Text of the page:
Toronto getting richer as Canada gets poorer, study finds
According to a recent study looking at wealth trends in Canada, the average net worth in Toronto went up over the past year, even as the national average went down. But not all of the Toronto area is getting richer.
The study, published by Environics Analytics, found that the average net worth per household — defined as assets minus debt — in the larger Toronto area grew by $518, or 0.1 per cent in 2018 to $977,698.
But the picture changes when the area is viewed in its parts. The City of Toronto, which includes former municipalities such as East York, Etobicoke and Scarborough, saw household wealth rise by $6,453 or 0.7 per cent to $959,946, while the rest of the Toronto census metropolitan area (CMA) declined by $6,058 or minus 0.6 per cent from just over a million to $997,012.
Nationally, the report showed the worth of the average Canadian household fell for the first time since the financial crisis of 2008 as growing debts, shrinking pensions and declining liquid assets took their toll.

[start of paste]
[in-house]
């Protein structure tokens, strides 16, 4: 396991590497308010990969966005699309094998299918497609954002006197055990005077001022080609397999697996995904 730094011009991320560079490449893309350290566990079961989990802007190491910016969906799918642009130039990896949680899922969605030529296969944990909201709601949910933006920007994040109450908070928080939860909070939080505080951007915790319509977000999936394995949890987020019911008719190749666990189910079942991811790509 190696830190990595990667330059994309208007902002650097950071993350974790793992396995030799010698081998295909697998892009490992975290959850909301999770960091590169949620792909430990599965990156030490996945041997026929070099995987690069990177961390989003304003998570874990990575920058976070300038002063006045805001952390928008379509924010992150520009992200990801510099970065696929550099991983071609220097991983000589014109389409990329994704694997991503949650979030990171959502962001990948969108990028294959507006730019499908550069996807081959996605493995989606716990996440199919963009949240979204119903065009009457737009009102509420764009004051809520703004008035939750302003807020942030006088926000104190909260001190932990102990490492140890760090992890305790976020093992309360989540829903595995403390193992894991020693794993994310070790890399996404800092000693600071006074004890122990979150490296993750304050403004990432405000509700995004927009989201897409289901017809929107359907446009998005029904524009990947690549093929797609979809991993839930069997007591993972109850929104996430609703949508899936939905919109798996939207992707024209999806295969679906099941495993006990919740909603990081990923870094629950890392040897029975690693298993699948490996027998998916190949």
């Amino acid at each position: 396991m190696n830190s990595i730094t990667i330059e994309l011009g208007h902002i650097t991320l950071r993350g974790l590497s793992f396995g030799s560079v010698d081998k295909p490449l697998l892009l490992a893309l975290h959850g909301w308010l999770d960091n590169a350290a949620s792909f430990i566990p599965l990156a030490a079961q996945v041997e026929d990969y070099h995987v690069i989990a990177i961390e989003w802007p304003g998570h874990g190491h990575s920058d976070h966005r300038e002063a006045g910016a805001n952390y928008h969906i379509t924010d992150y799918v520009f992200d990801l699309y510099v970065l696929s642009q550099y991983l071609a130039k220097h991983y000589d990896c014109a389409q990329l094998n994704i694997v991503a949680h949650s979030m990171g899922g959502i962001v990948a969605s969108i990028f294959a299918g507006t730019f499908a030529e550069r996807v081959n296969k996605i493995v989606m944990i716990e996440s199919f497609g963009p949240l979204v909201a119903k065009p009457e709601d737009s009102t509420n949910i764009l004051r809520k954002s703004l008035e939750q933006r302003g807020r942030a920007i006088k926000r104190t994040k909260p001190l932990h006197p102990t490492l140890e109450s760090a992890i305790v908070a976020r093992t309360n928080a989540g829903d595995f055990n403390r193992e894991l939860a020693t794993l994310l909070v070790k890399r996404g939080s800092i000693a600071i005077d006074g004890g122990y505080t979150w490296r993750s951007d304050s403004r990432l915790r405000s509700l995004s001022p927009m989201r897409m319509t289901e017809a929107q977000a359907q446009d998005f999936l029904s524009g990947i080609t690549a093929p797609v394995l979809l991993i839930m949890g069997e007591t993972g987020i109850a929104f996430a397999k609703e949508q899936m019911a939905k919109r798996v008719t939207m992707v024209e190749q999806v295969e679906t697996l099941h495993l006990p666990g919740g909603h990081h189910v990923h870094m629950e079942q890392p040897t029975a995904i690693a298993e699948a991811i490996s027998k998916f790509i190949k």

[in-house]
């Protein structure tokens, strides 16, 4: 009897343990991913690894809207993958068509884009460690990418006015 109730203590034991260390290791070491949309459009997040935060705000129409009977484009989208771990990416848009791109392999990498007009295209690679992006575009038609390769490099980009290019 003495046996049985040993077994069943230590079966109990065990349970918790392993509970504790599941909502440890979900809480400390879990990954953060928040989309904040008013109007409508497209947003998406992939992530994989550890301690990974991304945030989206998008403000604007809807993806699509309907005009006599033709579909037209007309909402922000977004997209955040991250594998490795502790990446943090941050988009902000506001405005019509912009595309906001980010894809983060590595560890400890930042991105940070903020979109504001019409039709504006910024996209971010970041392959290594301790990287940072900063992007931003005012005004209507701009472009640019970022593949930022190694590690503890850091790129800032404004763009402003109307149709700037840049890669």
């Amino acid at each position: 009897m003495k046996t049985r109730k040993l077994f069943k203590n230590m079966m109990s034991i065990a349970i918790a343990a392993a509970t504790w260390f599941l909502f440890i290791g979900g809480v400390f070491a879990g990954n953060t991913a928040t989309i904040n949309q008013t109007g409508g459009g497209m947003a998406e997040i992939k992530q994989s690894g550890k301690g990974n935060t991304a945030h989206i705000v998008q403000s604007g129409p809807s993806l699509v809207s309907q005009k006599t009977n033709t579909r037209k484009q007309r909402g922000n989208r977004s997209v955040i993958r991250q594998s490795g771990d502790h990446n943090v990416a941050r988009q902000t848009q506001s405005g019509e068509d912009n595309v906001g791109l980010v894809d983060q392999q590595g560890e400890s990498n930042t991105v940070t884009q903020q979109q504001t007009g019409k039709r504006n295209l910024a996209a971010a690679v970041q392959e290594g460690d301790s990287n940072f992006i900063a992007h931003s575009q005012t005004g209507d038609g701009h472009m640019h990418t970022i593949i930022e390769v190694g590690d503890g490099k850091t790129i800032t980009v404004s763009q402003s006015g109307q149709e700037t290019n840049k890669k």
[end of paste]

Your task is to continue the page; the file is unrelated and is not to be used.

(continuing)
Real estate is a big part of the trend, said Environics research and development senior vice-president Peter Miron, who cited a strengthening in Toronto real estate prices versus a “tepid” showing in other areas of the Toronto CMA. The inverse was the case in Vancouver where city real estate values dropped versus increases in the outer suburbs.
Across the country, the average Canadian net worth dropped by $7,594 or 1.1 per cent to $678,792 last year as increases in the housing market were more than offset by the late 2018 stock market correction, higher debt levels and a downward tick in pension plan values, Toronto-based Environics said.
The average home gained $6,336 in equity or 1.6 per cent, while the stock market downturn erased an average $10,045 and debt levels increased by an average of $3,309 or 2.3 per cent, the marketing and analysis company said. Pension plans lost an average of $576 or 0.4 per cent, it said.
And while net worth growth in Toronto outpaced outlying areas, Miron noted that those areas remain wealthier on average than in the City of Toronto, where home ownership is lower, although the advantage of the outer suburbs over the inner city narrowed from 2017 to 2018.